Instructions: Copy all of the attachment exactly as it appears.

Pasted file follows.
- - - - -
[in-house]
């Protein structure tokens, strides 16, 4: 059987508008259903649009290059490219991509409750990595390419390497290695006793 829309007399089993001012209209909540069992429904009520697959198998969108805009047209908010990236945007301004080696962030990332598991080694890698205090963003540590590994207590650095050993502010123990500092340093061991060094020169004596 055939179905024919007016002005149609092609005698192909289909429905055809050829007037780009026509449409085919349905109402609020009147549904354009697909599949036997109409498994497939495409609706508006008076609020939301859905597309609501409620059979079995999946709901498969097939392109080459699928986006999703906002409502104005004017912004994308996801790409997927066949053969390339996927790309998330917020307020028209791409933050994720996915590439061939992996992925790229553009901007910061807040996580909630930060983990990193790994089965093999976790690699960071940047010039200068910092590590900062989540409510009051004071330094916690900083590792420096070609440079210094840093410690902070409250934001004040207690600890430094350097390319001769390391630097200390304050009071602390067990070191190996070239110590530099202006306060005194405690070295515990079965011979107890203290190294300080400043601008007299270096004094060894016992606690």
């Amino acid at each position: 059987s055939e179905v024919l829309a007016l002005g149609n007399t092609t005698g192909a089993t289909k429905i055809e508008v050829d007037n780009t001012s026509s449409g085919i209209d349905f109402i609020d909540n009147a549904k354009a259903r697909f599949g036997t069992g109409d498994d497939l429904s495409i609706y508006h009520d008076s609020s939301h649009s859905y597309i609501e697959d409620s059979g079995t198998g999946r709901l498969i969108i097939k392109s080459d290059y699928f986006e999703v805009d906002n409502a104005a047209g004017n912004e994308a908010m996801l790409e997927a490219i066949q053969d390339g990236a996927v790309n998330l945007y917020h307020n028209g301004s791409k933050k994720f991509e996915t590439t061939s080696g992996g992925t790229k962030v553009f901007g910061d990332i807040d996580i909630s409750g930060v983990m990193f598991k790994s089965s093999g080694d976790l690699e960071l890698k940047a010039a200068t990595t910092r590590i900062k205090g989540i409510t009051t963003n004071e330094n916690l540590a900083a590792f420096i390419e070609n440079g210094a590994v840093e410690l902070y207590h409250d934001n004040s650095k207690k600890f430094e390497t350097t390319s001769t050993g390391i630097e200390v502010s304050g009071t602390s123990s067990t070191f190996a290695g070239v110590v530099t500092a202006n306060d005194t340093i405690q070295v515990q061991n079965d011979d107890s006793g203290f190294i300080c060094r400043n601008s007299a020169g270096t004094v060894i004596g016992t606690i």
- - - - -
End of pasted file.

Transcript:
[in-house]
């Protein structure tokens, strides 16, 4: 059987508008259903649009290059490219991509409750990595390419390497290695006793 829309007399089993001012209209909540069992429904009520697959198998969108805009047209908010990236945007301004080696962030990332598991080694890698205090963003540590590994207590650095050993502010123990500092340093061991060094020169004596 055939179905024919007016002005149609092609005698192909289909429905055809050829007037780009026509449409085919349905109402609020009147549904354009697909599949036997109409498994497939495409609706508006008076609020939301859905597309609501409620059979079995999946709901498969097939392109080459699928986006999703906002409502104005004017912004994308996801790409997927066949053969390339996927790309998330917020307020028209791409933050994720996915590439061939992996992925790229553009901007910061807040996580909630930060983990990193790994089965093999976790690699960071940047010039200068910092590590900062989540409510009051004071330094916690900083590792420096070609440079210094840093410690902070409250934001004040207690600890430094350097390319001769390391630097200390304050009071602390067990070191190996070239110590530099202006306060005194405690070295515990079965011979107890203290190294300080400043601008007299270096004094060894016992606690």
């Amino acid at each position: 059987s055939e179905v024919l829309a007016l002005g149609n007399t092609t005698g192909a089993t289909k429905i055809e508008v050829d007037n780009t001012s026509s449409g085919i209209d349905f109402i609020d909540n009147a549904k354009a259903r697909f599949g036997t069992g109409d498994d497939l429904s495409i609706y508006h009520d008076s609020s939301h649009s859905y597309i609501e697959d409620s059979g079995t198998g999946r709901l498969i969108i097939k392109s080459d290059y699928f986006e999703v805009d906002n409502a104005a047209g004017n912004e994308a908010m996801l790409e997927a490219i066949q053969d390339g990236a996927v790309n998330l945007y917020h307020n028209g301004s791409k933050k994720f991509e996915t590439t061939s080696g992996g992925t790229k962030v553009f901007g910061d990332i807040d996580i909630s409750g930060v983990m990193f598991k790994s089965s093999g080694d976790l690699e960071l890698k940047a010039a200068t990595t910092r590590i900062k205090g989540i409510t009051t963003n004071e330094n916690l540590a900083a590792f420096i390419e070609n440079g210094a590994v840093e410690l902070y207590h409250d934001n004040s650095k207690k600890f430094e390497t350097t390319s001769t050993g390391i630097e200390v502010s304050g009071t602390s123990s067990t070191f190996a290695g070239v110590v530099t500092a202006n306060d005194t340093i405690q070295v515990q061991n079965d011979d107890s006793g203290f190294i300080c060094r400043n601008s007299a020169g270096t004094v060894i004596g016992t606690i």